Draisci Studio, the award-winning London-based architecture and design studio, introduces STEM - a new sculptural feature created for the Science and Technology Building in the long-established Oundle School, Northamptonshire.

Oundle School has commissioned Draisci Studio, known for its sculptural installations and innovative use of materials, to imagine a piece that emphasises the role of Science and Mathematics in everyday life. As most of the pioneering discoveries come to life through empirical evidence, Draisci Studio decided to conceive an interactive artwork that would encourage pupils to discover new ways of observing the world and experimenting with it.

As Caroline Dent, Art Teacher at Oundle, says: ‘The sculpture seems a living and involving form, which tells a story through its play and interaction with light, space and human presence. Placing an abstract sculptural form within the hub of the school community stimulates intellectual curiosity, raises debate and offers new perspectives to the place.’ 

The installation is made of eighty modules in the shape of a Truncated Octahedron - a geometric form that tessellates allowing one module to fit with other equal modules. The base consists of concrete pieces that create an essential link between the sculpture, the floor and the stairs. This part also gives visible stability to the construction. The cork modules surrounding the lower part of the art piece make a perfect contrast to the cold concrete base.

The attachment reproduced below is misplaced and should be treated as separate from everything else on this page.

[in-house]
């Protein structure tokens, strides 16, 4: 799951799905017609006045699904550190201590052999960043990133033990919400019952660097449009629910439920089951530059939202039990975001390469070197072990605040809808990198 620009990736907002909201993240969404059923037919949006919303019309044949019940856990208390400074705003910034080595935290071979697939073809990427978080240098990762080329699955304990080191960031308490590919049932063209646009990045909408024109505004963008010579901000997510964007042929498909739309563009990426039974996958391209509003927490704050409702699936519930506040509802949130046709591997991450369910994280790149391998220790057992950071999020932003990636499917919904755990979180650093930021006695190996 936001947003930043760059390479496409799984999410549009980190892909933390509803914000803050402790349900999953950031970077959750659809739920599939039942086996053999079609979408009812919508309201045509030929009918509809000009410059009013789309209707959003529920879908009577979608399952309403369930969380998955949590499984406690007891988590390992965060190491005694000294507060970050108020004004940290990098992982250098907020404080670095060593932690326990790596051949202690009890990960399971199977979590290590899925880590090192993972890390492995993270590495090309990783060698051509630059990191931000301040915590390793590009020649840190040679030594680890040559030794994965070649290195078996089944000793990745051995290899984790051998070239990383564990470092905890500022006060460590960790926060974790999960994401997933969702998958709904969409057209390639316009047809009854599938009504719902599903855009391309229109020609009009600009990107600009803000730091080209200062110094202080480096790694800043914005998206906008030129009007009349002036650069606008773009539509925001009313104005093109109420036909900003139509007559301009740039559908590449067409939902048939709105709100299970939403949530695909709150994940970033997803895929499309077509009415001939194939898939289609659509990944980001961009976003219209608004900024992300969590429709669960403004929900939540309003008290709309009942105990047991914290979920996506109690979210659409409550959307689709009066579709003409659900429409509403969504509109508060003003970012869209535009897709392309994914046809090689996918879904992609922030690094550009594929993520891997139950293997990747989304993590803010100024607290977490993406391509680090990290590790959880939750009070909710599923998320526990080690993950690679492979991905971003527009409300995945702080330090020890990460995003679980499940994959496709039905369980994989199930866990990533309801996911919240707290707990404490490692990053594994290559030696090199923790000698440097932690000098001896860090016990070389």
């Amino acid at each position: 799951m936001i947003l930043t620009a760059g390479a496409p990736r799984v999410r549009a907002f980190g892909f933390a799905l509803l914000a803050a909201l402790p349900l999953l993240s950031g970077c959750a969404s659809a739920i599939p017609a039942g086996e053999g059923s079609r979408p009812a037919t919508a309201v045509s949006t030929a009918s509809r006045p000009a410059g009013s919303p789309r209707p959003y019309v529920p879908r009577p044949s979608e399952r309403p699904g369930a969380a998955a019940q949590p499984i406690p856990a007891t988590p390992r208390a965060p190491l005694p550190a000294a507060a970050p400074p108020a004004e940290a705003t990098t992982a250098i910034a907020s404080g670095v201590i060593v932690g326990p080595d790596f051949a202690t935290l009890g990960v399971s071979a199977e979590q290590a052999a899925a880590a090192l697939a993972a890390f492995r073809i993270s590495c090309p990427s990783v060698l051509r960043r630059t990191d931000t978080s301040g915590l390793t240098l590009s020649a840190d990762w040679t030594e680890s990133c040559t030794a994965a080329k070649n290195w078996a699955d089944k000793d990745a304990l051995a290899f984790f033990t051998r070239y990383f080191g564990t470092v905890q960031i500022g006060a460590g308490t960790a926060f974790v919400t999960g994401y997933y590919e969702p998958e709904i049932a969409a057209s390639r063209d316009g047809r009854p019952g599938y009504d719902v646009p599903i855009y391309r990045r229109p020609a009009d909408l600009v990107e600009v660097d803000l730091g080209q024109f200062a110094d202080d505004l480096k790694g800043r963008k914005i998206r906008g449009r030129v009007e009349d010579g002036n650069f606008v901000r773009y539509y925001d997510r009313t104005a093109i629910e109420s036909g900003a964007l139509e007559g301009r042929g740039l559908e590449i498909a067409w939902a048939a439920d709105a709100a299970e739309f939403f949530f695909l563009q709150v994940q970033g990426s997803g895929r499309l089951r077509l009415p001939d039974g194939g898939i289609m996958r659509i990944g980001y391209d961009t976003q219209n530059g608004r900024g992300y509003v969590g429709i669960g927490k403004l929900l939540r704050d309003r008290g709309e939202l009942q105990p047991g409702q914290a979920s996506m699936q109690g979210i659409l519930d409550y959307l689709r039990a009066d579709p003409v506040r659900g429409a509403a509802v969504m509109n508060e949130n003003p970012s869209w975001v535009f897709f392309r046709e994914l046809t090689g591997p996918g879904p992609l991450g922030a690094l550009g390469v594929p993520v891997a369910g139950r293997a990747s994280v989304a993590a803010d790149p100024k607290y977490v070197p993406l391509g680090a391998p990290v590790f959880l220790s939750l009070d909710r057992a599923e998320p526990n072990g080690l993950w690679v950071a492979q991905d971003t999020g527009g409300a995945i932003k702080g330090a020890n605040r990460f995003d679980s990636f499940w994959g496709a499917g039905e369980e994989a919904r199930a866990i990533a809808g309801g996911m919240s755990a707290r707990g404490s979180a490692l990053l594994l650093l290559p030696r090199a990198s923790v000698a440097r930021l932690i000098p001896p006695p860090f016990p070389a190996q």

The units built from this warm and soft material can also be used as informal seating for the pupils and guests of the school. However, the most captivating element of the installation is the section designed from acrylic forms in four different colours. The see-through panels allow the view of the staircase from different angles while creating a gentle distortion due to the overlapping of colours. 

STEM


STEM installation by Draisci Studio, Oundle School

The dynamic relationship of the various materials and pigments generates a sculptural centrepiece for the SciTec Building. The foyer becomes animated by the vibrant reflections of light flooding from the large oculus in the ceiling. As the installation appears different from every angle, pupils and guests can discover new perspectives while walking up and down the stairs.

The name STEM is a reference to the space in which it is created and represents the first letters of Science, Technology, Engineering and Mathematics. It is also a tribute to the way mathematical patterns manifest themselves in plants, organic growth and natural development. 

 

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